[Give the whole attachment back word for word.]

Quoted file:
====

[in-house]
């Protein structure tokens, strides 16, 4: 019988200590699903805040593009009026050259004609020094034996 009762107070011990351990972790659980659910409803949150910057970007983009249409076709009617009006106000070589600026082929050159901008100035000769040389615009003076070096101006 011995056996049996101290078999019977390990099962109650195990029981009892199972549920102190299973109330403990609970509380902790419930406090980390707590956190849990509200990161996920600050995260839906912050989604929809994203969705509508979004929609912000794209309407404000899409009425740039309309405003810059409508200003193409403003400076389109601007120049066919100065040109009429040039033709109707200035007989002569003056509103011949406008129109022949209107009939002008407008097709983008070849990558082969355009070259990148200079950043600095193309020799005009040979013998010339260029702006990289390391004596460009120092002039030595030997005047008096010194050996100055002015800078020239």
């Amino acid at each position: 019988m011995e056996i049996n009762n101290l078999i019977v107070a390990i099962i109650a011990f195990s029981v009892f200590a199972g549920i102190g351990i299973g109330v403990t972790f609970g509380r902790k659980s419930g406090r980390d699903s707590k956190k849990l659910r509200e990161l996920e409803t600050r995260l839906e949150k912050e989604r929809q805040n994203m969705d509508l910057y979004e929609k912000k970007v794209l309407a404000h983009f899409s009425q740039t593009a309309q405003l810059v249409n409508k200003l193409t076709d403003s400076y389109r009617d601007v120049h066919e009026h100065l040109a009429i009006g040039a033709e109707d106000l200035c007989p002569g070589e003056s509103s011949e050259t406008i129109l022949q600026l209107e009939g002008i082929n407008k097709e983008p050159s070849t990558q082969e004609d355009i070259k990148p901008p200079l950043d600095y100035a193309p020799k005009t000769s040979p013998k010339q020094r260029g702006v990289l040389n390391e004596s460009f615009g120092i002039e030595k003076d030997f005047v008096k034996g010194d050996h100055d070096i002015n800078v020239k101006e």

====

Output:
[in-house]
């Protein structure tokens, strides 16, 4: 019988200590699903805040593009009026050259004609020094034996 009762107070011990351990972790659980659910409803949150910057970007983009249409076709009617009006106000070589600026082929050159901008100035000769040389615009003076070096101006 011995056996049996101290078999019977390990099962109650195990029981009892199972549920102190299973109330403990609970509380902790419930406090980390707590956190849990509200990161996920600050995260839906912050989604929809994203969705509508979004929609912000794209309407404000899409009425740039309309405003810059409508200003193409403003400076389109601007120049066919100065040109009429040039033709109707200035007989002569003056509103011949406008129109022949209107009939002008407008097709983008070849990558082969355009070259990148200079950043600095193309020799005009040979013998010339260029702006990289390391004596460009120092002039030595030997005047008096010194050996100055002015800078020239």
């Amino acid at each position: 019988m011995e056996i049996n009762n101290l078999i019977v107070a390990i099962i109650a011990f195990s029981v009892f200590a199972g549920i102190g351990i299973g109330v403990t972790f609970g509380r902790k659980s419930g406090r980390d699903s707590k956190k849990l659910r509200e990161l996920e409803t600050r995260l839906e949150k912050e989604r929809q805040n994203m969705d509508l910057y979004e929609k912000k970007v794209l309407a404000h983009f899409s009425q740039t593009a309309q405003l810059v249409n409508k200003l193409t076709d403003s400076y389109r009617d601007v120049h066919e009026h100065l040109a009429i009006g040039a033709e109707d106000l200035c007989p002569g070589e003056s509103s011949e050259t406008i129109l022949q600026l209107e009939g002008i082929n407008k097709e983008p050159s070849t990558q082969e004609d355009i070259k990148p901008p200079l950043d600095y100035a193309p020799k005009t000769s040979p013998k010339q020094r260029g702006v990289l040389n390391e004596s460009f615009g120092i002039e030595k003076d030997f005047v008096k034996g010194d050996h100055d070096i002015n800078v020239k101006e």